Second Life comeback: Founder does not rely on VR
In a surprise move, Second Life founder Philip Rosedale returned to his original Metaverse project as a consultant. He continues to rate the potential of social VR as low.
Rosedale wanted to launch the virtual reality metaverse with the social platform High Fidelity long before Facebook became Meta. Despite investing millions, his idea failed. According to Rosedale, the main culprit was the technically unfinished VR glasses.
Now, surprisingly, Rosedale is investing leftover money from High Fidelity in Second Life, his first Metaverse project. Here he sees growth potential again – independent of VR.
Is VR not diverse enough?
Rosedale doesn’t yet have a big growth plan for Second Life. But his former favorite technology probably won’t make the list: The ex enthusiast continues to view VR skeptically. Among other things, he is bothered by what he sees as a one-sided user group.
“There are tons of people buying the Oculus Quest 2, but that doesn’t mean there are many people using it,” Rosedale tells Protocol.
According to Rosedale, not everyone is comfortable being isolated in virtual reality and therefore blind to reality. “It’s going to skew gender, age, and everything else in terms of how people use the devices,” Rosedale says.
For example, if not all groups of people put on VR goggles with the same enthusiasm, this could lead to problems when using VR in the workplace. “60 percent of people will be very uncomfortable using them, and 30 percent of people will say, ‘This is great.'”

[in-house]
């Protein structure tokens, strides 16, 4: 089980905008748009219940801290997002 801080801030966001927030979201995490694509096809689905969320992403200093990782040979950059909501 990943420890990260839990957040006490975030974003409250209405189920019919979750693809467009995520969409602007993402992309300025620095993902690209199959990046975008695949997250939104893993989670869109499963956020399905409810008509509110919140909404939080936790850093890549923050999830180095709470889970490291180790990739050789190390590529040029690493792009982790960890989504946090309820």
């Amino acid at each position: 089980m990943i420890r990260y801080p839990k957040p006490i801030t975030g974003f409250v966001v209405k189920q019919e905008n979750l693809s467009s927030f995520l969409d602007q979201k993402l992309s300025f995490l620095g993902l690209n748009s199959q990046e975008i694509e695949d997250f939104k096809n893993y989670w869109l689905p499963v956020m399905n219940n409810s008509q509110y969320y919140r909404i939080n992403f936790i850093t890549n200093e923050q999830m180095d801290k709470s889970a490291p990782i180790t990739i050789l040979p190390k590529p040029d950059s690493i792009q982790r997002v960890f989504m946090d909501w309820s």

Meta also plans to make its own social VR platform, Horizon, accessible without VR goggles on the monitor sooner rather than later, even though virtual reality is currently the central focus.
Avatar meetings are still too complicated for Rosedale
Regardless of VR, Rosedale thinks communication through avatars “misses things” and isn’t as effective as, say, a Zoom call. “We’re just not there yet,” Rosedale says.
Social gaming worlds like Roblox or Fortnite are popular, he said, but alternatives outside of gaming are lacking. “Going to a concert or a work meeting, those experiences don’t really work yet.”
Rosedale believes a reboot for Second Life would be difficult because the platform has grown over some 20 years and with it the economic and social conditions. Any change could break these evolved structures. He, therefore, does not rule out a wholly new project.
Rosedale considers it important for Second Life to focus on the mobile market, which Linden Lab missed when it launched in 2003. Other improvements could include webcam-based avatar tracking, support for more avatars in the same room at the same time, and a communication alternative to conventional video calls.
In any case, Rosedale will not rely on an advertising-based business model for either Second Life or any new project. “If the metaverse is going to succeed, it has to succeed on the basis of economic success,” he said.